For the Spring 2018 issue of San Diego Food System Spotlights, we interviewed local fisher(wo)man, Jordyn Kastlunger, about her fishing business and her desire to educate the community about the variety of local seafood San Diego has to offer.
1. Please share the history of your fishing business.
I started fishing when I was very young because I grew up in a fishing family. My grandpa was a commercial fisherman and my dad still is, so I’ve been doing this since I was a kid. I’ve been selling fish at the Tuna Harbor Dockside Market for about 4 years and I love having the opportunity to sell what I catch alongside my dad and other second and third generation fishing families. I was inspired to break out on my own through local farmers markets, so this was my first week at the North Park Farmer’s Market on Thursdays.
2. Why are you committed to local fishing?
I’m committed to this work because I believe it’s so important to share how fish get to your plate. People buy fish in grocery stores and order seafood dishes in restaurants without thinking about the story behind them. As a fisher(wo)man, I know that some days we can catch 10-12 fish and the next day, we’ll catch nothing. I want to bring that awareness and education to consumers so they have a better understanding of the challenges and rewards of local fishing.
I love promoting and selling my local products at markets because it gives me the chance to talk directly to consumers, giving them a different, more personal, perspective on what they’re purchasing. It gives them the opportunity to get to know the person behind their meal and it gives me the opportunity to share my passion with others.
3. What is your vision for your business?
I’m excited to see the growing potential for fresh, local caught seafood. The public is showing high interest and strong demand and they finally have a place to get it. My goal is to continue fishing with my dad, working at Tuna Harbor and selling at the North Park Famer’s Market. After this year, I hope to expand into more farmer’s markets.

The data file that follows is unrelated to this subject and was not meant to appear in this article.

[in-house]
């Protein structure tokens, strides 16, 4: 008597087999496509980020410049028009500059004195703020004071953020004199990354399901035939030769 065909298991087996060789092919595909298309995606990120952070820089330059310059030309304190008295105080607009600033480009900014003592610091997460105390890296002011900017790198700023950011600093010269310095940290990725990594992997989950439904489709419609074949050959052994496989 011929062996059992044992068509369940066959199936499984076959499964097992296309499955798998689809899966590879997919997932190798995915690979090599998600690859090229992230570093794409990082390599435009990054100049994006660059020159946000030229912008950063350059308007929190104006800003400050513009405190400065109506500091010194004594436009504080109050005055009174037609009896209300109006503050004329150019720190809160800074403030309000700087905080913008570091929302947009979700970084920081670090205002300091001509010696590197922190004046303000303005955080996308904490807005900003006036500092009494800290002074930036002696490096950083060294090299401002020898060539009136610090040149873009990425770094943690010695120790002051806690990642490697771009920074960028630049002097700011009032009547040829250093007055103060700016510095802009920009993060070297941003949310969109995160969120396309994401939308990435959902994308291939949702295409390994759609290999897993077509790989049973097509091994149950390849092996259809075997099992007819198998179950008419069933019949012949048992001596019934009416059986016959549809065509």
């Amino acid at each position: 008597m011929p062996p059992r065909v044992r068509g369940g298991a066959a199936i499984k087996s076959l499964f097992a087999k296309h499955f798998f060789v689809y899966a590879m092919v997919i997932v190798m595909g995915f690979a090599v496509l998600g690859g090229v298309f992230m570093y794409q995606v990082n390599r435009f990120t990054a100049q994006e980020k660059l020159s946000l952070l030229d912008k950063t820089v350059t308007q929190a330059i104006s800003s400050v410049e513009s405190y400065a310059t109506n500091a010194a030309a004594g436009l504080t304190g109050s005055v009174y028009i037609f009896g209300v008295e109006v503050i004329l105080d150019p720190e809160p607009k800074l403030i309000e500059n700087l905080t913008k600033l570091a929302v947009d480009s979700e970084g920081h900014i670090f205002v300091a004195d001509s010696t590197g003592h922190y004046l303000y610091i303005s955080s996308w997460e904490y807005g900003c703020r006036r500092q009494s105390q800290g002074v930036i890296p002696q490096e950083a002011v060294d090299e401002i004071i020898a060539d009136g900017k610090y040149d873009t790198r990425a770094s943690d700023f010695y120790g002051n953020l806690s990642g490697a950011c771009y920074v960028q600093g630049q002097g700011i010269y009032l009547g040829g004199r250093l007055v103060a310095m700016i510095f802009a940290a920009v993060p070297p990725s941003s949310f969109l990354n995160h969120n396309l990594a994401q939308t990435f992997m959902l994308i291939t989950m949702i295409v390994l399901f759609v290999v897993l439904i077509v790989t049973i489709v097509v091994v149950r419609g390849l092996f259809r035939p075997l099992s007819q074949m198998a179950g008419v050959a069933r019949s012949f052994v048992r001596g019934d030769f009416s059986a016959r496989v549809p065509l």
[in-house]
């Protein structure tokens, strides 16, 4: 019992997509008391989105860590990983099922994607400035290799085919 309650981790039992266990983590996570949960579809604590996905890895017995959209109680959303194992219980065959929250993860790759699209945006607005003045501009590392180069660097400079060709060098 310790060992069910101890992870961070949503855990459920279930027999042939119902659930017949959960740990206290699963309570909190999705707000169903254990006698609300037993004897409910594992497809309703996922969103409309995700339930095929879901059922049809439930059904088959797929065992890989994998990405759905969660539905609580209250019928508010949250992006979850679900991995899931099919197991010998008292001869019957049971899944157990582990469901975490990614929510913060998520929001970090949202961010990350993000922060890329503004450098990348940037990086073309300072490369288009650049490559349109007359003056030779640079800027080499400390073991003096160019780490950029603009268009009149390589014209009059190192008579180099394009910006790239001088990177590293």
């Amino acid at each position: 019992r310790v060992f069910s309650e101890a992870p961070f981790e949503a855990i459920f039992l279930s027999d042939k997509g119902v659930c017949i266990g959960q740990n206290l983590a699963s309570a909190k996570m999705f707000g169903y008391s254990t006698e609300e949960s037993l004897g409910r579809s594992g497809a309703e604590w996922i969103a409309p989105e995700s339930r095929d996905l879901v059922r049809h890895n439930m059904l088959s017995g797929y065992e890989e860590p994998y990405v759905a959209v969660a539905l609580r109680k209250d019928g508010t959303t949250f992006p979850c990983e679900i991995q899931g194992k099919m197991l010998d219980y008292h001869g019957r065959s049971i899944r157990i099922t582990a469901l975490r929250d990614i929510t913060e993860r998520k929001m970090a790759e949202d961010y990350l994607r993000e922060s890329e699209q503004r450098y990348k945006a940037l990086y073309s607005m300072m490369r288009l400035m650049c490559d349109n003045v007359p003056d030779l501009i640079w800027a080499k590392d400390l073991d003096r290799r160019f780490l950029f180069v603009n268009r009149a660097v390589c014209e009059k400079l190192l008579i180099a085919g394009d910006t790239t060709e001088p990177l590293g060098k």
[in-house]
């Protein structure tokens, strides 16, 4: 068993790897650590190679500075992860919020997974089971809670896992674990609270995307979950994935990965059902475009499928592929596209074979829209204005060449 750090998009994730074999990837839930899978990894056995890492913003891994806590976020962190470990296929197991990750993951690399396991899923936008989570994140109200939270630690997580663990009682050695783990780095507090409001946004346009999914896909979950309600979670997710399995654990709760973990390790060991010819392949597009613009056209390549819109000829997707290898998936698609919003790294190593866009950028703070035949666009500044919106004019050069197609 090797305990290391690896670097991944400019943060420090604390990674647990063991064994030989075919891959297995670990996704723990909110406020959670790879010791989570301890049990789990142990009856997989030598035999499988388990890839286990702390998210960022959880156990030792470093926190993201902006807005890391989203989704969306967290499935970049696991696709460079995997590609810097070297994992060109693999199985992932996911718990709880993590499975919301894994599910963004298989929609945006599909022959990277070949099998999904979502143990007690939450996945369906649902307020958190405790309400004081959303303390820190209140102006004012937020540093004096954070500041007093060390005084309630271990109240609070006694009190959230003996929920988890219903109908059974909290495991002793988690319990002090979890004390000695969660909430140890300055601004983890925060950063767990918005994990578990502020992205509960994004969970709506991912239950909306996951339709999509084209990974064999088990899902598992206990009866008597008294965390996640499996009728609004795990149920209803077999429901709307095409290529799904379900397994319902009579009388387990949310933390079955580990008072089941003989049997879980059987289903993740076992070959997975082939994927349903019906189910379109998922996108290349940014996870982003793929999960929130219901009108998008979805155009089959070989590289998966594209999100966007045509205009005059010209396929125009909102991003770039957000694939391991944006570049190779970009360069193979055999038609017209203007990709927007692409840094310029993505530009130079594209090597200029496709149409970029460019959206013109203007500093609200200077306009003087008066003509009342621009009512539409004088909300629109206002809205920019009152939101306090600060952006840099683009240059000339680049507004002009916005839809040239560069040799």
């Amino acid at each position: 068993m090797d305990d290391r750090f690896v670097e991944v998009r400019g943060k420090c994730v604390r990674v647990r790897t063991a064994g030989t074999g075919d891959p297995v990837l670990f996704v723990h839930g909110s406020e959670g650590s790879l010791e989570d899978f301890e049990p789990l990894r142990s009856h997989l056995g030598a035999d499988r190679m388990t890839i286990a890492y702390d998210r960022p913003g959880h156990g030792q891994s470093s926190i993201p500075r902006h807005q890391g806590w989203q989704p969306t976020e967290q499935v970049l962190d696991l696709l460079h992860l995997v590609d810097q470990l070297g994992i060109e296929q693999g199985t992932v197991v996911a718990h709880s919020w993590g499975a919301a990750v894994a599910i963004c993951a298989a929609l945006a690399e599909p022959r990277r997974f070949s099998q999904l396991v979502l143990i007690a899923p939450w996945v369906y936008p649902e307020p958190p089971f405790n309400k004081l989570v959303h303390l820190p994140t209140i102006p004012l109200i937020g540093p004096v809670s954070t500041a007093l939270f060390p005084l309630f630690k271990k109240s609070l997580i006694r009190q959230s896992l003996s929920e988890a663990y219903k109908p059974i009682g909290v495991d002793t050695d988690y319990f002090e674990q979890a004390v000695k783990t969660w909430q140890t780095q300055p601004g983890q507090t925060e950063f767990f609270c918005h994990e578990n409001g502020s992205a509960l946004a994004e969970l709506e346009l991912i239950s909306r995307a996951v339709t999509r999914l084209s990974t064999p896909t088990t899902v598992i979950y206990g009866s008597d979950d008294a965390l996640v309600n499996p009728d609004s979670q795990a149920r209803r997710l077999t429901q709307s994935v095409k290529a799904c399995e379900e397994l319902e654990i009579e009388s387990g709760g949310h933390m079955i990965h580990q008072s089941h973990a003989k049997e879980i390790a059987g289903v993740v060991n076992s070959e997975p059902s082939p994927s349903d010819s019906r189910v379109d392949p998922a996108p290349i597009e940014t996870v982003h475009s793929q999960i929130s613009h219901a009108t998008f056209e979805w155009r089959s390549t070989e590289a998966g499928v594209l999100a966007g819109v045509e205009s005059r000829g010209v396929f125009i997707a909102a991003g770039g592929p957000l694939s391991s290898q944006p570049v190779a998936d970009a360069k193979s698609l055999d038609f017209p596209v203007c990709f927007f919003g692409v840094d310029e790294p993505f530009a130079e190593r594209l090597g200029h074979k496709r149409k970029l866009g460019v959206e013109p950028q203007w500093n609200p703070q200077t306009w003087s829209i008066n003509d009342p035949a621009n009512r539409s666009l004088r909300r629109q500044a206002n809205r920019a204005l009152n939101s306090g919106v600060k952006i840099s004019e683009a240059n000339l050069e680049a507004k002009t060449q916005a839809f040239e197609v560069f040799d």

4. What are the biggest challenges for your business?
The challenges vary on a weekly basis based on supply and demand. One week can be full of great catches and the next can be really slow. Weather presents another challenge since the markets are outdoors (rain or shine). It’s much harder getting San Diegans to show up to buy fish on the sporadic, but occasional, cold and rainy days.
5. What do fishermen need to succeed?
To be successful we need to get our name out there. Word of mouth is the best referral and is integral to our business. San Diego needs some awareness building and education around local seafood and what our waters have to offer. It would be great to work closely with restaurants to educate consumers.
6. What would you like San Diegans to know?
I want to bring awareness to the availability and variety of seafood in San Diego. Everyone knows and loves salmon, but salmon doesn’t come from San Diego. People don’t realize there are 130+ species coming in on a regular basis. Everything I catch is fresh from the waters of San Diego. I want our community to know there are so many other options out there and expand on their tastes, try something new!
7. What are you selling this week?
At the farmer’s market I sold crab, sea urchin, halibut and mackerel.
8. What are your favorites to eat?
Swordfish, shark, rockcod, halibut and yellowtail.
9. Any other thoughts you’d like to share?
I’ve always been a fan of sharing the story of how your seafood gets to you. I’m excited to continue sharing that story in hopes that more people support local fisherman and reap the benefits of eating local seafood.